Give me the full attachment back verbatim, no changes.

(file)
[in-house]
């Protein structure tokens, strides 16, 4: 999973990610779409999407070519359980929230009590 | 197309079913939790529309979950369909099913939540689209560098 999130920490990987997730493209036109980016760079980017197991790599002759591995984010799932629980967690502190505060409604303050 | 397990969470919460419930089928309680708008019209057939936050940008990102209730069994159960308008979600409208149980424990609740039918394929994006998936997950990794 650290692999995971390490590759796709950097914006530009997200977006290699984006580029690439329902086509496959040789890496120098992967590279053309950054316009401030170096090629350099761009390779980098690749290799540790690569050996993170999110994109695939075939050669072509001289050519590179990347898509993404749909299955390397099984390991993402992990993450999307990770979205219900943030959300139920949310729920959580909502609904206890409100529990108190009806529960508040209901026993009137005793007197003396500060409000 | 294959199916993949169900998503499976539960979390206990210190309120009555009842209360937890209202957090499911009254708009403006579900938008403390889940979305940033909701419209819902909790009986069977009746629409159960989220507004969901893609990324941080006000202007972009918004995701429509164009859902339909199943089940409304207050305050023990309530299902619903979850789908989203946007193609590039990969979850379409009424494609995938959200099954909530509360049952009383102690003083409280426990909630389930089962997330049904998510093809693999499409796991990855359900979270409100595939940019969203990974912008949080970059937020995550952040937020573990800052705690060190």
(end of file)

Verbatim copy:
[in-house]
């Protein structure tokens, strides 16, 4: 999973990610779409999407070519359980929230009590 | 197309079913939790529309979950369909099913939540689209560098 999130920490990987997730493209036109980016760079980017197991790599002759591995984010799932629980967690502190505060409604303050 | 397990969470919460419930089928309680708008019209057939936050940008990102209730069994159960308008979600409208149980424990609740039918394929994006998936997950990794 650290692999995971390490590759796709950097914006530009997200977006290699984006580029690439329902086509496959040789890496120098992967590279053309950054316009401030170096090629350099761009390779980098690749290799540790690569050996993170999110994109695939075939050669072509001289050519590179990347898509993404749909299955390397099984390991993402992990993450999307990770979205219900943030959300139920949310729920959580909502609904206890409100529990108190009806529960508040209901026993009137005793007197003396500060409000 | 294959199916993949169900998503499976539960979390206990210190309120009555009842209360937890209202957090499911009254708009403006579900938008403390889940979305940033909701419209819902909790009986069977009746629409159960989220507004969901893609990324941080006000202007972009918004995701429509164009859902339909199943089940409304207050305050023990309530299902619903979850789908989203946007193609590039990969979850379409009424494609995938959200099954909530509360049952009383102690003083409280426990909630389930089962997330049904998510093809693999499409796991990855359900979270409100595939940019969203990974912008949080970059937020995550952040937020573990800052705690060190």